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What Can Meditation Do for You?

Meditation is a time-honored, ancient practice. Historical records indicate meditation as a common practice in India as early as 1500 BCE, but most historians believe humans started far earlier, likely 3000 BCE. The only difference between now and then is that medical science can measure the effect meditation has on the body, hence the sudden rise in interest in the general population. Clinical trials involving meditation and mindfulness have exploded from only eleven in 2006 to 216 in 2015, with more coming every year. Still, we’ve only scratched the surface on how the benefits of meditation go. 

Forget Multitasking, Use Meditation Instead

Meditation is essentially brain training. It’s the practice of focusing the mind on one specific thought or activity, gently redirecting attention back to the chosen subject whenever the mind wanders. That’s why it’s so useful in cultivating problem-solving skills and higher levels of focus. You’re shaking your brain out of its autopilot habits and training it to pick up on the details around you. Researchers have also found that mediation increases concentration and allows you to more quickly refocus once you’ve been distracted. There’s no such thing as multitasking—your brain is physically incapable of doing anything but one task at a time and automated functions. You’re never going to write an email, work on a project, and phone your boss all at the same time. With meditation, however, you can learn to quickly bounce back to a task and instantly refocus after that pesky phone call or knock on your door.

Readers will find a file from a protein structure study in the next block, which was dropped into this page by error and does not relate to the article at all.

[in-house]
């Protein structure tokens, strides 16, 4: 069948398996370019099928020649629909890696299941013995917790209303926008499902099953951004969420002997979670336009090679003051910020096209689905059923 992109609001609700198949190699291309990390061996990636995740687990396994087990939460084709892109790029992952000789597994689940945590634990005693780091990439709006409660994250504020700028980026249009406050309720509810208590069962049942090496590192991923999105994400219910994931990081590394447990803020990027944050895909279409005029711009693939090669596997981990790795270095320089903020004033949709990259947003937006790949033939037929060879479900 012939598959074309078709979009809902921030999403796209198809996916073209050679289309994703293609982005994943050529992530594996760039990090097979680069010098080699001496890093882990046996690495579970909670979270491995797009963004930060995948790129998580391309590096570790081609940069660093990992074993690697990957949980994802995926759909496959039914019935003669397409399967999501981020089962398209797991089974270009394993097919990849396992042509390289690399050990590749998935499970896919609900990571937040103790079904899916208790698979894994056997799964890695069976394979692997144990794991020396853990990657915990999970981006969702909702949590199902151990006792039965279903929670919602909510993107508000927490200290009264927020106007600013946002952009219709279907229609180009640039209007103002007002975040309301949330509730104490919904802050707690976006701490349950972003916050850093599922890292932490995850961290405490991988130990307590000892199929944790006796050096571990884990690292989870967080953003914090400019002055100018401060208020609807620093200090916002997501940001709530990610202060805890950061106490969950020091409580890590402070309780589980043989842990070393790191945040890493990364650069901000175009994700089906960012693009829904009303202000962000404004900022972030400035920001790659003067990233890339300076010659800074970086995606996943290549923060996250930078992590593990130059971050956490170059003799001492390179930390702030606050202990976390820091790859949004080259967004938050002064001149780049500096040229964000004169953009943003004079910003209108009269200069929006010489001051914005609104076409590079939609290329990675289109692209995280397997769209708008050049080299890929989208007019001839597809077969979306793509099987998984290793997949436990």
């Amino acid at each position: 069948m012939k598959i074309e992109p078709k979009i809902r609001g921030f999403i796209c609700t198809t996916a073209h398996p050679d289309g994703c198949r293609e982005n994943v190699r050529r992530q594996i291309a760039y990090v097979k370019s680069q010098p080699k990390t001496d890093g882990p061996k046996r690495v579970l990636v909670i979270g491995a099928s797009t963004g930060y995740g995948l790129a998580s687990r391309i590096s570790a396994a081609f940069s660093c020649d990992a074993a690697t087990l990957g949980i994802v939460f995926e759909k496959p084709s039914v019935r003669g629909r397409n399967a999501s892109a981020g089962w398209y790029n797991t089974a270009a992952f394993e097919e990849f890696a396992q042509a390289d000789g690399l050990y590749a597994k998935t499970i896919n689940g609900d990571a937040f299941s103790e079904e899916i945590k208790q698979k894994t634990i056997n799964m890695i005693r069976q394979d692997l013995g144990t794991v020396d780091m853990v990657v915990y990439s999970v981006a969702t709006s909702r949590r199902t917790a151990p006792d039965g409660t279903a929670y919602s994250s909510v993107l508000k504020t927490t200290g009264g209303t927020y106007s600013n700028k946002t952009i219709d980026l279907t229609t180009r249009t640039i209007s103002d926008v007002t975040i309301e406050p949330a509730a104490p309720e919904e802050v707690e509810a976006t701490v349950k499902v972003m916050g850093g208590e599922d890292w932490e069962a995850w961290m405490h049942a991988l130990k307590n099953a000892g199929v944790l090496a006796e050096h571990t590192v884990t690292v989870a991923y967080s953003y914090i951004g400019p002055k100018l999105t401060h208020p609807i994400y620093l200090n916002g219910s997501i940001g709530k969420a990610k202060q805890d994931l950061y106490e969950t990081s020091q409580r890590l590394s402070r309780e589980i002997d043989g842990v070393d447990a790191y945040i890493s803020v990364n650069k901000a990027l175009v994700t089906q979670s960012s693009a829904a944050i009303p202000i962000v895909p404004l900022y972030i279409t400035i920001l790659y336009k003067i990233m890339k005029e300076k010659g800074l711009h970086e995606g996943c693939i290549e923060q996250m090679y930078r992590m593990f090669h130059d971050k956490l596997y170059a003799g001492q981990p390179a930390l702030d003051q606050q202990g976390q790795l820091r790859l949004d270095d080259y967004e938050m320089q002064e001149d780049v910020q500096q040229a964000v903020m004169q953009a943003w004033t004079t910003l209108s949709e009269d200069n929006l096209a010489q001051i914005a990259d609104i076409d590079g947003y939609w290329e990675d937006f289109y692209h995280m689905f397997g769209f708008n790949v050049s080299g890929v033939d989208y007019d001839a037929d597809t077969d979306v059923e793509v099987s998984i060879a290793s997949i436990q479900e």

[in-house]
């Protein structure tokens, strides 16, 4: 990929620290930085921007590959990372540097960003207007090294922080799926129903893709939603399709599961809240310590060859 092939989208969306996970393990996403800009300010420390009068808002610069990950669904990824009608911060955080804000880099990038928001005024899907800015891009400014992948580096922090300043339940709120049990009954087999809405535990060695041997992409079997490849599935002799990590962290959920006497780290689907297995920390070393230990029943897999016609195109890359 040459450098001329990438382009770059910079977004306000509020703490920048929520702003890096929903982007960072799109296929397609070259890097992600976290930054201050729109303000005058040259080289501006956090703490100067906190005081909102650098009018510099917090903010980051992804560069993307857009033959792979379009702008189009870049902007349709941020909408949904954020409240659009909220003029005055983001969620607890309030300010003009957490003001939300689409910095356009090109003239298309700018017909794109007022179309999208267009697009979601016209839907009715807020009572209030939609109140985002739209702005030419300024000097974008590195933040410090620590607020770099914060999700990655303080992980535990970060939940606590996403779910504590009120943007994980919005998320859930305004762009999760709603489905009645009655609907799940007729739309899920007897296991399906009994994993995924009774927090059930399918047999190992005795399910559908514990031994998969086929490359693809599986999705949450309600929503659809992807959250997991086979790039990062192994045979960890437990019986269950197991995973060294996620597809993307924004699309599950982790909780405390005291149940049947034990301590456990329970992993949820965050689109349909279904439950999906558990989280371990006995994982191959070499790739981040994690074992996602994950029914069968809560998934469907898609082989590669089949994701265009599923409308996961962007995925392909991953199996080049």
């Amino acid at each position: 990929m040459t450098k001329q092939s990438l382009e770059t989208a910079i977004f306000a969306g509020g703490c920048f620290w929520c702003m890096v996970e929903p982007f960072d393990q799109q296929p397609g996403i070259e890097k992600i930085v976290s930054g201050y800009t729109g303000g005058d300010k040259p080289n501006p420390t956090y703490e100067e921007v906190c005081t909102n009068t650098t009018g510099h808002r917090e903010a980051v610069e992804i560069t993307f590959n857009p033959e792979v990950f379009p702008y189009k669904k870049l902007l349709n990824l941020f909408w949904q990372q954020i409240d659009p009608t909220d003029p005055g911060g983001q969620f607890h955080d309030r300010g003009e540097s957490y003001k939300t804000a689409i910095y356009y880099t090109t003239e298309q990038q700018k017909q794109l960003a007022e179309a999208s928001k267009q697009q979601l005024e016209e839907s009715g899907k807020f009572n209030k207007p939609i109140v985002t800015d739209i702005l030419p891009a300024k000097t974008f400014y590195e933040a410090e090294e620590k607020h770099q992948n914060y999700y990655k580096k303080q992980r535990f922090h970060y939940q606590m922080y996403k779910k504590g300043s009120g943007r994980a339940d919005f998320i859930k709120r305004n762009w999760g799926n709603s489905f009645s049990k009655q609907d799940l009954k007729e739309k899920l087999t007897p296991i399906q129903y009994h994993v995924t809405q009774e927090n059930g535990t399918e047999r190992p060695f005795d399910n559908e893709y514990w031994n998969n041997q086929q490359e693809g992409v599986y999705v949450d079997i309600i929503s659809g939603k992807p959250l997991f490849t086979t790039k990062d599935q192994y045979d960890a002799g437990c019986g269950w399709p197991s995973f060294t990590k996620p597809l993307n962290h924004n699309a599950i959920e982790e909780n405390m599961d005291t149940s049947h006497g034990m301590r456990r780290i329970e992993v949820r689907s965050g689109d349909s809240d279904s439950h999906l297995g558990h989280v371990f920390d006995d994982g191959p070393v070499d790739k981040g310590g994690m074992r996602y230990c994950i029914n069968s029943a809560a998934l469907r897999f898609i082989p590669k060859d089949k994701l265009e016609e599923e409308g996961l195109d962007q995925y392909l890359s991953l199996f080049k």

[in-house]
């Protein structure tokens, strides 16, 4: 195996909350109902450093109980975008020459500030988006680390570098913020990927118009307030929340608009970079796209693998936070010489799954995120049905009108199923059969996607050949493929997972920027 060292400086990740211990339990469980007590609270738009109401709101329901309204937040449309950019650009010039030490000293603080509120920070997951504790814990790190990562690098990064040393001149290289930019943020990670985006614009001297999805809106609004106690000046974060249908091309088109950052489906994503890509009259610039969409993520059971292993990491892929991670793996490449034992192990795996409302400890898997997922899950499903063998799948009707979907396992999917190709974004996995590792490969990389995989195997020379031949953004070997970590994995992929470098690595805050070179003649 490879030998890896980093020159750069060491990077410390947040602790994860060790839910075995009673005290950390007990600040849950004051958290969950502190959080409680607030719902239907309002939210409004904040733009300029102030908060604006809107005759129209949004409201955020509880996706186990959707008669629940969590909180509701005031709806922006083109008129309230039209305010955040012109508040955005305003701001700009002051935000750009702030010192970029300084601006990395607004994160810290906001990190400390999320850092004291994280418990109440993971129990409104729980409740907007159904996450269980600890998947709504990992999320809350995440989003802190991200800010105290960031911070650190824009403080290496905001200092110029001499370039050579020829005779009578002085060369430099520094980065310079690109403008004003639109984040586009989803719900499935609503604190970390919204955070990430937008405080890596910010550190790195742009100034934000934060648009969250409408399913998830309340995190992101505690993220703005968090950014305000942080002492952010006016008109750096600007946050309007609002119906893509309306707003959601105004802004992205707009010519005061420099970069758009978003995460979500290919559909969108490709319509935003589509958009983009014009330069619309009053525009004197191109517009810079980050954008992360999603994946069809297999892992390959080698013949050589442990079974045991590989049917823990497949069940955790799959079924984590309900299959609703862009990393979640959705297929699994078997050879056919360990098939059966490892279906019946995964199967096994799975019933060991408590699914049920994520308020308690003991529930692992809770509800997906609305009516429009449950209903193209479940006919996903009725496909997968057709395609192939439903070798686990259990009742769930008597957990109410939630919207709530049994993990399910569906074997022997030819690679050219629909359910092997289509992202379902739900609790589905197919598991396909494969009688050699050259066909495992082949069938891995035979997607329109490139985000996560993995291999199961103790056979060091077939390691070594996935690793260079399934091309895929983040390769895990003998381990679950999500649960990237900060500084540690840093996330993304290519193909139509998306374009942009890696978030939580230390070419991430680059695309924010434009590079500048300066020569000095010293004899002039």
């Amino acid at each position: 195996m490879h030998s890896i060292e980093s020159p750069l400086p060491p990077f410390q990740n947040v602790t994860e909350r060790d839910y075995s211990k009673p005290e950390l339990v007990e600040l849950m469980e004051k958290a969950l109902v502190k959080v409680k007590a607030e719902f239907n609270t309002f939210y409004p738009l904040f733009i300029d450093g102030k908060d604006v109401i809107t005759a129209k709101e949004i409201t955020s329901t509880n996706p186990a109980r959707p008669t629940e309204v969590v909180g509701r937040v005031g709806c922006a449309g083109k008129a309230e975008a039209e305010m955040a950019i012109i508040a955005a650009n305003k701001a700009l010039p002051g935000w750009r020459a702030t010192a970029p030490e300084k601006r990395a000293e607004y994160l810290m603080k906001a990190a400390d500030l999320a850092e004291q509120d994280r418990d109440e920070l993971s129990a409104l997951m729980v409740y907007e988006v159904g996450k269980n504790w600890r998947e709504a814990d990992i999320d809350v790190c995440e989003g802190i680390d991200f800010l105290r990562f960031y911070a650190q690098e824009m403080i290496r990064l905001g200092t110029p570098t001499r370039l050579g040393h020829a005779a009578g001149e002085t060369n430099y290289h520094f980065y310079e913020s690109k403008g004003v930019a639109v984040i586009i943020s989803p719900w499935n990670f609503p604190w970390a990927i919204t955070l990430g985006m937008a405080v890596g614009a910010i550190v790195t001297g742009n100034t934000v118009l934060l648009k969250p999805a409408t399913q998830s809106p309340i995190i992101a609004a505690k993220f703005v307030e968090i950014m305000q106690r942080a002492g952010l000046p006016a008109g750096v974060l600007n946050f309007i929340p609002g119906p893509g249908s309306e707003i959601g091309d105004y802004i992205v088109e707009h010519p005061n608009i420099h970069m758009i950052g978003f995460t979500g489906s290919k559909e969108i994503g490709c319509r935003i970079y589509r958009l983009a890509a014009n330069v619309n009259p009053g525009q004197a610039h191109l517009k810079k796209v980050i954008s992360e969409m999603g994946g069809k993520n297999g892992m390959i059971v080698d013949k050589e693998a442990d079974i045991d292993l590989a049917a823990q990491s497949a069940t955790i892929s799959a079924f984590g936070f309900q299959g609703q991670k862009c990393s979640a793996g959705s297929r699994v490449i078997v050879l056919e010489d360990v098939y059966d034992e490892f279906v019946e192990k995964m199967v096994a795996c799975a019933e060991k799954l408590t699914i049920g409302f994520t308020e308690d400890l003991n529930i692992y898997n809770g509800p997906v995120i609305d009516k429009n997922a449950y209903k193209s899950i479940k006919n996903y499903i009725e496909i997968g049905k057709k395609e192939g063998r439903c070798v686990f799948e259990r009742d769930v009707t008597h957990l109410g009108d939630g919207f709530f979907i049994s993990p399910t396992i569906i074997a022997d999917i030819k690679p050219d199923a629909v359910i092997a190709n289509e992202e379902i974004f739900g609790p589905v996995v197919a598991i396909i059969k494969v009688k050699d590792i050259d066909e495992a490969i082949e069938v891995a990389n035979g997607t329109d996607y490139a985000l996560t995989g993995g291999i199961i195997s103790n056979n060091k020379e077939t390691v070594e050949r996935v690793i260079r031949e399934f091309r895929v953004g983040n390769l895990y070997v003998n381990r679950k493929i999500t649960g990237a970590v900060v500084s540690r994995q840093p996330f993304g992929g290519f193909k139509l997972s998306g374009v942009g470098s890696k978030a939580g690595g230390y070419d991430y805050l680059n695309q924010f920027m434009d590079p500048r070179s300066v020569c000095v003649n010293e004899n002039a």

Breathe Deeply & De-Stress

The vast majority of people find their way to meditation because they want to feel less stress in their lives. This is also the primary reason why people feel meditation has failed them. Meditation doesn’t keep stressors from coming your way or make you in any fashion immune to stress. However, research has shown that meditation makes you more resilient to stressors. When we’re under pressure, our fight-or-flight responses kick in. Very useful when we’re actually in danger, not so much when we’re just stuck in traffic on the way to an important meeting.

This much-needed biological reaction can build up and have adverse effects throughout your entire body—humans aren’t meant to exist in a constant state of stress! You’ll notice that the first step of most meditation practices is to take a deep breath. That’s because deep breathing allows for more carbon dioxide to enter your bloodstream, causing your amygdala, the part of the brain that handles stress and anxiety, to realize there’s no problem and calm down.


Go ahead! Try meditation for one month and see if you notice a difference in your reactions to distracting or stressful stimuli. Set a custom reminder on Oohvie to keep you on track, and let us know in the comments how meditation works for you!

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We want to know what you're interested in.

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